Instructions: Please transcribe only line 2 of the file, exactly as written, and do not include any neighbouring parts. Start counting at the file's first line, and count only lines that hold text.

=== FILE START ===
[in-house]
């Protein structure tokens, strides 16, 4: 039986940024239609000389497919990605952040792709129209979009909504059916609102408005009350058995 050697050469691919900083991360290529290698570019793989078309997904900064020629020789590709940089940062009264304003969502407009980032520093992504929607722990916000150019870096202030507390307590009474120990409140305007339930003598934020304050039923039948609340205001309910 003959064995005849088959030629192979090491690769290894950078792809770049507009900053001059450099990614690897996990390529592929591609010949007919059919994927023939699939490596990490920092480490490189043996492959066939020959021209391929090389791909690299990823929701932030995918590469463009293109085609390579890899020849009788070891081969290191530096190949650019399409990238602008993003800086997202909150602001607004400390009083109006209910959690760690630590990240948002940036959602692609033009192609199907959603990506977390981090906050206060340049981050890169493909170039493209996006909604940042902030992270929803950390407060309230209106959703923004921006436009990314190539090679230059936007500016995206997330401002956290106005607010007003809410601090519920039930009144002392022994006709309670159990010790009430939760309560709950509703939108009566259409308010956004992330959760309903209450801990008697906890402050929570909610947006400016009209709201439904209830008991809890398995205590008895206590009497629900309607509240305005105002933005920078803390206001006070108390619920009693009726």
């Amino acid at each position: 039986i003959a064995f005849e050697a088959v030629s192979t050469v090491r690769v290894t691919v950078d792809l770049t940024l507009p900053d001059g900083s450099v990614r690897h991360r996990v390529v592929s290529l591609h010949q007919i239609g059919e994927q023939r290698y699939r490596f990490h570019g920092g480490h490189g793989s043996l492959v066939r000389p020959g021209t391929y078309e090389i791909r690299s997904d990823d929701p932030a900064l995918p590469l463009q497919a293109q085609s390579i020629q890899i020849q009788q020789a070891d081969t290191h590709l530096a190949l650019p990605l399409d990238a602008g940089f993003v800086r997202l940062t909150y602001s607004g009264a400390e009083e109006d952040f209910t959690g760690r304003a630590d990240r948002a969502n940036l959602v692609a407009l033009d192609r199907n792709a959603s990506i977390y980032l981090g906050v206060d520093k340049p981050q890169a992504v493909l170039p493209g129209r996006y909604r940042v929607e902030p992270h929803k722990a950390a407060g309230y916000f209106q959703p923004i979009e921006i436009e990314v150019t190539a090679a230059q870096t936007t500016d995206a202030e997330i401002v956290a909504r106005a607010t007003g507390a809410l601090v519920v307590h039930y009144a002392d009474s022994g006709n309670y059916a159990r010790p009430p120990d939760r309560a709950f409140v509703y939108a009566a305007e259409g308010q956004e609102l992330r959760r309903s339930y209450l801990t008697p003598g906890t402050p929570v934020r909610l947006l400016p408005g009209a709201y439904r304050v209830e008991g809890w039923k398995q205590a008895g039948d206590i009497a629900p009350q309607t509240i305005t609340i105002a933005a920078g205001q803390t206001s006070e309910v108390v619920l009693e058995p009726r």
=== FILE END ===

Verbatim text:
């Protein structure tokens, strides 16, 4: 039986940024239609000389497919990605952040792709129209979009909504059916609102408005009350058995 050697050469691919900083991360290529290698570019793989078309997904900064020629020789590709940089940062009264304003969502407009980032520093992504929607722990916000150019870096202030507390307590009474120990409140305007339930003598934020304050039923039948609340205001309910 003959064995005849088959030629192979090491690769290894950078792809770049507009900053001059450099990614690897996990390529592929591609010949007919059919994927023939699939490596990490920092480490490189043996492959066939020959021209391929090389791909690299990823929701932030995918590469463009293109085609390579890899020849009788070891081969290191530096190949650019399409990238602008993003800086997202909150602001607004400390009083109006209910959690760690630590990240948002940036959602692609033009192609199907959603990506977390981090906050206060340049981050890169493909170039493209996006909604940042902030992270929803950390407060309230209106959703923004921006436009990314190539090679230059936007500016995206997330401002956290106005607010007003809410601090519920039930009144002392022994006709309670159990010790009430939760309560709950509703939108009566259409308010956004992330959760309903209450801990008697906890402050929570909610947006400016009209709201439904209830008991809890398995205590008895206590009497629900309607509240305005105002933005920078803390206001006070108390619920009693009726």